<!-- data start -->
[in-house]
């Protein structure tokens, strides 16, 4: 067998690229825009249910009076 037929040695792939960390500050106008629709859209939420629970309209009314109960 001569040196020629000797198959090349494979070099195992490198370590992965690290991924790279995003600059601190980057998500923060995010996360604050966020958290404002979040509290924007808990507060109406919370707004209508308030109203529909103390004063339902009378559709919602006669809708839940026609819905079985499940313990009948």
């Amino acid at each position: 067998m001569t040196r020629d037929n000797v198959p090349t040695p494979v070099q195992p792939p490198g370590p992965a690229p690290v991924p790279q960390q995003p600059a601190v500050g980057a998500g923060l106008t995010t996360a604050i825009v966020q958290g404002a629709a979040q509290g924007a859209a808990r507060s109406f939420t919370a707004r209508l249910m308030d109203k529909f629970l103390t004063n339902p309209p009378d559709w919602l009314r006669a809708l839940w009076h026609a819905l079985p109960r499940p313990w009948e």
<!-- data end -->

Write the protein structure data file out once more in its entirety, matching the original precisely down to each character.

[in-house]
């Protein structure tokens, strides 16, 4: 067998690229825009249910009076 037929040695792939960390500050106008629709859209939420629970309209009314109960 001569040196020629000797198959090349494979070099195992490198370590992965690290991924790279995003600059601190980057998500923060995010996360604050966020958290404002979040509290924007808990507060109406919370707004209508308030109203529909103390004063339902009378559709919602006669809708839940026609819905079985499940313990009948």
């Amino acid at each position: 067998m001569t040196r020629d037929n000797v198959p090349t040695p494979v070099q195992p792939p490198g370590p992965a690229p690290v991924p790279q960390q995003p600059a601190v500050g980057a998500g923060l106008t995010t996360a604050i825009v966020q958290g404002a629709a979040q509290g924007a859209a808990r507060s109406f939420t919370a707004r209508l249910m308030d109203k529909f629970l103390t004063n339902p309209p009378d559709w919602l009314r006669a809708l839940w009076h026609a819905l079985p109960r499940p313990w009948e």